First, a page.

The result was a new kind of pharmacist in acute care, and eventually in ambulatory clinic settings, a pharmacist who:

  • Was an expert in the safe and effective use of medications
  • Engaged the patient and considered the patient’s health status and life circumstances in medication therapy
  • Worked collaboratively as an integral member of the health care team

Today, many Department of Clinical Pharmacy faculty pharmacists practice in UCSF Health, and many UCSF Health pharmacists hold volunteer faculty positions in the department. Together they deliver pharmacy care to patients, create new models of care, teach the School’s Doctor of Pharmacy students, and demonstrate the power of collaboration.

California Senate Bill 493

In California, the pharmacist’s scope of practice was expanded in October 2013, with passage into law of Senate Bill 493, which states that “pharmacists are health care providers who have the authority to provide health care services.” This sets the stage for the development of wholly new models of care provided by pharmacists and innovative approaches to pharmacy education.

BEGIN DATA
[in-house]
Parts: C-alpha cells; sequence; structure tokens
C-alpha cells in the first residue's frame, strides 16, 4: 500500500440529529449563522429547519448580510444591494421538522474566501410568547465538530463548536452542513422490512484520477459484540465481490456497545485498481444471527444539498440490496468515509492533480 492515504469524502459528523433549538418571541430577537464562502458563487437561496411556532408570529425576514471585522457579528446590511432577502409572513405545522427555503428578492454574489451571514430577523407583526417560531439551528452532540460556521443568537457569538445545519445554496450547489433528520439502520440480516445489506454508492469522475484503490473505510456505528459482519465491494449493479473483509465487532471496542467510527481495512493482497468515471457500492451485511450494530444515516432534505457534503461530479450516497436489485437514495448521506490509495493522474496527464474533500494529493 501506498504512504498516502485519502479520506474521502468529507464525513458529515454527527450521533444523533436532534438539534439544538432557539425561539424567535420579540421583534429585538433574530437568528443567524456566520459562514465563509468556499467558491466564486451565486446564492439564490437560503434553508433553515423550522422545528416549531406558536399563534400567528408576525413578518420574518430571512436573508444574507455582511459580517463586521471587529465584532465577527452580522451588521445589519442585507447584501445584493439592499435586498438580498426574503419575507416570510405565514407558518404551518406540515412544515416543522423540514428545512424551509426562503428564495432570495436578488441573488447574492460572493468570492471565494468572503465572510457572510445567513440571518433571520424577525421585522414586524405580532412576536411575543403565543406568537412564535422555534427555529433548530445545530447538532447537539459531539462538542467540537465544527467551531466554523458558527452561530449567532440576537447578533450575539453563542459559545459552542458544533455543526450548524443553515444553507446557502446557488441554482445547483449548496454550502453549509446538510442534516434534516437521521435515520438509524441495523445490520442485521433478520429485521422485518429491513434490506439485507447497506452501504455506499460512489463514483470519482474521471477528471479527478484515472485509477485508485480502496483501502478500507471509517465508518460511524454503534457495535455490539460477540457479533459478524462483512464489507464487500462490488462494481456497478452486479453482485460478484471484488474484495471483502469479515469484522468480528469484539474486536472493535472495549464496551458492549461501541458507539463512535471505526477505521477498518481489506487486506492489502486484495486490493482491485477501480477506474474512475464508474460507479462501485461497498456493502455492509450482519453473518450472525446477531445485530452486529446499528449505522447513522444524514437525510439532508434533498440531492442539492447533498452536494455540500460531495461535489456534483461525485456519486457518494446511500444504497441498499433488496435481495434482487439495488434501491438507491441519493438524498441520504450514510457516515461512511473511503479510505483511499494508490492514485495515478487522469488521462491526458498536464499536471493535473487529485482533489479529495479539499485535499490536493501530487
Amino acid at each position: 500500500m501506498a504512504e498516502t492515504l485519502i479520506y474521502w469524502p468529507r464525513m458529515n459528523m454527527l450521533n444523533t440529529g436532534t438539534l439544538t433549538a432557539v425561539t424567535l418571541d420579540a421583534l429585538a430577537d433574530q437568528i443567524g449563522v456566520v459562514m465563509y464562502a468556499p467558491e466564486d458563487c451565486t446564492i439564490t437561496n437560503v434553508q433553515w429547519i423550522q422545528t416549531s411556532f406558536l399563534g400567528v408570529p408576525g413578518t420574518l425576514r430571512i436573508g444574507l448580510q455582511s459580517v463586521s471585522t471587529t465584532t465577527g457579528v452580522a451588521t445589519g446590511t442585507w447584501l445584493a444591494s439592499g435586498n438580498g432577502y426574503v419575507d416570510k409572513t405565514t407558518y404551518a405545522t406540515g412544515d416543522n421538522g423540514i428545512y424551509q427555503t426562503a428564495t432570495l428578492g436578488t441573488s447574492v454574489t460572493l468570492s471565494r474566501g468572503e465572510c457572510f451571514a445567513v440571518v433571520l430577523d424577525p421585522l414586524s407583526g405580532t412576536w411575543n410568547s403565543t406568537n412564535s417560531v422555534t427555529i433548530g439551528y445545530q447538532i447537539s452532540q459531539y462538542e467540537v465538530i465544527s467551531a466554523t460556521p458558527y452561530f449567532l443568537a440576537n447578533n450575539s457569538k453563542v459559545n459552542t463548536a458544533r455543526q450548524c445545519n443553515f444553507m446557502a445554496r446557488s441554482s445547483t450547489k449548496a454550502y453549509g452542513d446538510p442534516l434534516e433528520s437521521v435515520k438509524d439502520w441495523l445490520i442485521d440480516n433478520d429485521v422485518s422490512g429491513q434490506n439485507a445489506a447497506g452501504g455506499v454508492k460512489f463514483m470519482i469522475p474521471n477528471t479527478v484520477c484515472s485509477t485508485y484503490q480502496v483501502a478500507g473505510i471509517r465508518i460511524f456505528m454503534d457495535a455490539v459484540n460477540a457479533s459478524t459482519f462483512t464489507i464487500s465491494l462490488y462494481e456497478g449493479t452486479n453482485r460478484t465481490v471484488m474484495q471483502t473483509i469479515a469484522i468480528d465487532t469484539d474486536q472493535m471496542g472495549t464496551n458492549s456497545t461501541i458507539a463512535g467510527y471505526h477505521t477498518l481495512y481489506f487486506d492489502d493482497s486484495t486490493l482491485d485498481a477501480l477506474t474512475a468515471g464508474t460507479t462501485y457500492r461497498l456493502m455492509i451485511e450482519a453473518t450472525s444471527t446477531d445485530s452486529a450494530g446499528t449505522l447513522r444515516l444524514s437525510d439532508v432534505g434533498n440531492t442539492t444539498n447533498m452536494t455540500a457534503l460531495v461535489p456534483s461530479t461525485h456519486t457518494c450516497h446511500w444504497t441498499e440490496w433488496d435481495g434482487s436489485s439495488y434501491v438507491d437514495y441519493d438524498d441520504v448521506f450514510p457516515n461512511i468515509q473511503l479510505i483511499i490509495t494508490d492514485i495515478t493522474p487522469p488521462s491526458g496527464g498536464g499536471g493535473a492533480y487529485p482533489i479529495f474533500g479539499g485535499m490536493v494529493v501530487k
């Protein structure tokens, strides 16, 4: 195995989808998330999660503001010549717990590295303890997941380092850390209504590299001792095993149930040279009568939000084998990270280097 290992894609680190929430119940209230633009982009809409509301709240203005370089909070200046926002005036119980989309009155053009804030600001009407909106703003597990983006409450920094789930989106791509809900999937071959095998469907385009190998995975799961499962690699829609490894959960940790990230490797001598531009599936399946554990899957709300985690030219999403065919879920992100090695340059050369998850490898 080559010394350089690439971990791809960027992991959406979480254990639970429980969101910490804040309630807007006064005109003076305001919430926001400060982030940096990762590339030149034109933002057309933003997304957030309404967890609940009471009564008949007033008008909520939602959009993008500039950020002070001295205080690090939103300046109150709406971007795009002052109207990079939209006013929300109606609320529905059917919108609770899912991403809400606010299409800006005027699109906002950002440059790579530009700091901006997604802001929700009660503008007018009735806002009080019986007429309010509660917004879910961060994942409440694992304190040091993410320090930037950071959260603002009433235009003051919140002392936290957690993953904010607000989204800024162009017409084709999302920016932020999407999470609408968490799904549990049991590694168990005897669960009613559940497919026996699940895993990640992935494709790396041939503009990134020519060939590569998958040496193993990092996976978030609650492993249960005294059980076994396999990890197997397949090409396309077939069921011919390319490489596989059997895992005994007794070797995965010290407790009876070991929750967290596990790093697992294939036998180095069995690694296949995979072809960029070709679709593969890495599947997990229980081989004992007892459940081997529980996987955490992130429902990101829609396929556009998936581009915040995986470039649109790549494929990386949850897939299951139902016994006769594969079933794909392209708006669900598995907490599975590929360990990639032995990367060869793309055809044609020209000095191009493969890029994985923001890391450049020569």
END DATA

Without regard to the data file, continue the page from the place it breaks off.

The UCSF School of Pharmacy welcomes this opportunity to help lead a transformation of pharmacy practice, equipped with the superior clinical and research expertise of its Department of Clinical Pharmacy faculty and in partnership with UCSF Health, professional organizations, retail pharmacies, and others.